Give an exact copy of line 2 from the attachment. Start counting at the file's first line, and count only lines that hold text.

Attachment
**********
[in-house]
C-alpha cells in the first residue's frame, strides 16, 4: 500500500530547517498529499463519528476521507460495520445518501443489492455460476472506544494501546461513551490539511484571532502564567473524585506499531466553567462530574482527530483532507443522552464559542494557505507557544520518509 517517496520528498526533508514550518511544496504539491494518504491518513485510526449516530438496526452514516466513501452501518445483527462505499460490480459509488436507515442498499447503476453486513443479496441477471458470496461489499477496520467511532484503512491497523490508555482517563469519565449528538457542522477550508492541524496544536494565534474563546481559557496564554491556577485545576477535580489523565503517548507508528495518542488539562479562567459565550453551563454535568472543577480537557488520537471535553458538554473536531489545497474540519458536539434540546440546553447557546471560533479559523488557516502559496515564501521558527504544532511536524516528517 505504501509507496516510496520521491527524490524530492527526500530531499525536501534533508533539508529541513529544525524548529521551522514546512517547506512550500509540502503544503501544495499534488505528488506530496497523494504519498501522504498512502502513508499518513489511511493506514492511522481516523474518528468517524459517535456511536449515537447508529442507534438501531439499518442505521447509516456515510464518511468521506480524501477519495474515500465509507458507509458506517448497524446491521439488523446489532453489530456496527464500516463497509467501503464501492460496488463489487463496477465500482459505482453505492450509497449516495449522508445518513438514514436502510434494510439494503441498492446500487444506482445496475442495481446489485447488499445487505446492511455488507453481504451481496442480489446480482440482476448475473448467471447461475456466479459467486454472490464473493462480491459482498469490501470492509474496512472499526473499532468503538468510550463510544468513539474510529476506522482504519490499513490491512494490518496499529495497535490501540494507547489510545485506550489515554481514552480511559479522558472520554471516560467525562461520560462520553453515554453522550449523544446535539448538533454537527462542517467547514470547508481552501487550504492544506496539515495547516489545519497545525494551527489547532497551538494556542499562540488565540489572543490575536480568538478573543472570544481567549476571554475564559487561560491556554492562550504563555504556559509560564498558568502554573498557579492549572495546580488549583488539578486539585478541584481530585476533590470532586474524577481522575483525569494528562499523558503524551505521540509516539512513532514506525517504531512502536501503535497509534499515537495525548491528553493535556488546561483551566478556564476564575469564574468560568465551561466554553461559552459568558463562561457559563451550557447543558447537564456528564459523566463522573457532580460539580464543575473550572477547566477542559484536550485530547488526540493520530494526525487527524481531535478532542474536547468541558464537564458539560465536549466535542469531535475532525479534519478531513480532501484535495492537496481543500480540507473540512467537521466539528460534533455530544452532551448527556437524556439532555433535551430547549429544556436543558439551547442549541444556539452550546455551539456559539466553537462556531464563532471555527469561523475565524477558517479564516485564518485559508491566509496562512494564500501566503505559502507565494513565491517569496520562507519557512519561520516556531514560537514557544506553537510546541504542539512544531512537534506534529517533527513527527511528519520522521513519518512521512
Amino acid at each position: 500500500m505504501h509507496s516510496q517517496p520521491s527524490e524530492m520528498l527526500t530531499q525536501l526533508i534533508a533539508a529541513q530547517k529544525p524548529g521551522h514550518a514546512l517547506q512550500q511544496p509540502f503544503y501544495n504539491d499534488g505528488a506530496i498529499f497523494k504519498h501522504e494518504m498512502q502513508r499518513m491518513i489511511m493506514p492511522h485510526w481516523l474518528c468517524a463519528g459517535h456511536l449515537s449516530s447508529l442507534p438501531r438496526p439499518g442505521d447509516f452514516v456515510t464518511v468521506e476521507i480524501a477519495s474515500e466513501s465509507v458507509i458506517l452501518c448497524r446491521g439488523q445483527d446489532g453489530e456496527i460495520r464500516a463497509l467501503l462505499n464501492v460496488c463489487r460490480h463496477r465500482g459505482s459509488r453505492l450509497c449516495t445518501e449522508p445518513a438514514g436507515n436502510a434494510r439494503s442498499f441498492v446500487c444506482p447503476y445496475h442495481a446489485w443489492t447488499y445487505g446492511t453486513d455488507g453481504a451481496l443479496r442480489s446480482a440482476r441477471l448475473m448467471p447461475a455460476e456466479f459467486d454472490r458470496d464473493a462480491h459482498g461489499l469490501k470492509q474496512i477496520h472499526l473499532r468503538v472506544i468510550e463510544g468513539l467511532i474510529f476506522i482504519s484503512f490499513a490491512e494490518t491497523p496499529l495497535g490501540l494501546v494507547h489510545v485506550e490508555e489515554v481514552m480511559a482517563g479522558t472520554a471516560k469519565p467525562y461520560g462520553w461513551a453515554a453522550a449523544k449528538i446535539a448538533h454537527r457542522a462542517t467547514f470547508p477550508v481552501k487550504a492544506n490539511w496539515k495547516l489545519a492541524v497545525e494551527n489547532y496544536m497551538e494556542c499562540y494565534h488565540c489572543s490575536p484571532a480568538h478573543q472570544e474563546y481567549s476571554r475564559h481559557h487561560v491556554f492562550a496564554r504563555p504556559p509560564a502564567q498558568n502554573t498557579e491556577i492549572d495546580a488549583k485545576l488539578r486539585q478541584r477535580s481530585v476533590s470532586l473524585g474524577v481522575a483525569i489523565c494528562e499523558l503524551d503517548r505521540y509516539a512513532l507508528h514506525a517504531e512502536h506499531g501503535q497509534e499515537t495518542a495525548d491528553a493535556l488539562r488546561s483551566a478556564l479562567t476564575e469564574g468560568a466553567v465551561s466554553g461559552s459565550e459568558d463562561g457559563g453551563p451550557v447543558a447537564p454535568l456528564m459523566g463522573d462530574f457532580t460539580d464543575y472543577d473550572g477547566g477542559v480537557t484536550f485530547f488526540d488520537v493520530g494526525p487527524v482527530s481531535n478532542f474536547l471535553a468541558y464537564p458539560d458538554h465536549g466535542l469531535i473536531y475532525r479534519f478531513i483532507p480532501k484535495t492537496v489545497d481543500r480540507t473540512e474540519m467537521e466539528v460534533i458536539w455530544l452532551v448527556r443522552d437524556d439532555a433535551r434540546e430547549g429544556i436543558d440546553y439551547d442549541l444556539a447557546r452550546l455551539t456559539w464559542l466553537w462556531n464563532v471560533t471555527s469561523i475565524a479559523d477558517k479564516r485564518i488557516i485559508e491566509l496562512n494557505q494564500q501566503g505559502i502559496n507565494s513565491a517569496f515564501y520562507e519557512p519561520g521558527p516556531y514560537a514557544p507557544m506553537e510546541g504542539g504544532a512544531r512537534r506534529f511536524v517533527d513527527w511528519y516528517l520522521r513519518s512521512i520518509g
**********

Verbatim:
C-alpha cells in the first residue's frame, strides 16, 4: 500500500530547517498529499463519528476521507460495520445518501443489492455460476472506544494501546461513551490539511484571532502564567473524585506499531466553567462530574482527530483532507443522552464559542494557505507557544520518509 517517496520528498526533508514550518511544496504539491494518504491518513485510526449516530438496526452514516466513501452501518445483527462505499460490480459509488436507515442498499447503476453486513443479496441477471458470496461489499477496520467511532484503512491497523490508555482517563469519565449528538457542522477550508492541524496544536494565534474563546481559557496564554491556577485545576477535580489523565503517548507508528495518542488539562479562567459565550453551563454535568472543577480537557488520537471535553458538554473536531489545497474540519458536539434540546440546553447557546471560533479559523488557516502559496515564501521558527504544532511536524516528517 505504501509507496516510496520521491527524490524530492527526500530531499525536501534533508533539508529541513529544525524548529521551522514546512517547506512550500509540502503544503501544495499534488505528488506530496497523494504519498501522504498512502502513508499518513489511511493506514492511522481516523474518528468517524459517535456511536449515537447508529442507534438501531439499518442505521447509516456515510464518511468521506480524501477519495474515500465509507458507509458506517448497524446491521439488523446489532453489530456496527464500516463497509467501503464501492460496488463489487463496477465500482459505482453505492450509497449516495449522508445518513438514514436502510434494510439494503441498492446500487444506482445496475442495481446489485447488499445487505446492511455488507453481504451481496442480489446480482440482476448475473448467471447461475456466479459467486454472490464473493462480491459482498469490501470492509474496512472499526473499532468503538468510550463510544468513539474510529476506522482504519490499513490491512494490518496499529495497535490501540494507547489510545485506550489515554481514552480511559479522558472520554471516560467525562461520560462520553453515554453522550449523544446535539448538533454537527462542517467547514470547508481552501487550504492544506496539515495547516489545519497545525494551527489547532497551538494556542499562540488565540489572543490575536480568538478573543472570544481567549476571554475564559487561560491556554492562550504563555504556559509560564498558568502554573498557579492549572495546580488549583488539578486539585478541584481530585476533590470532586474524577481522575483525569494528562499523558503524551505521540509516539512513532514506525517504531512502536501503535497509534499515537495525548491528553493535556488546561483551566478556564476564575469564574468560568465551561466554553461559552459568558463562561457559563451550557447543558447537564456528564459523566463522573457532580460539580464543575473550572477547566477542559484536550485530547488526540493520530494526525487527524481531535478532542474536547468541558464537564458539560465536549466535542469531535475532525479534519478531513480532501484535495492537496481543500480540507473540512467537521466539528460534533455530544452532551448527556437524556439532555433535551430547549429544556436543558439551547442549541444556539452550546455551539456559539466553537462556531464563532471555527469561523475565524477558517479564516485564518485559508491566509496562512494564500501566503505559502507565494513565491517569496520562507519557512519561520516556531514560537514557544506553537510546541504542539512544531512537534506534529517533527513527527511528519520522521513519518512521512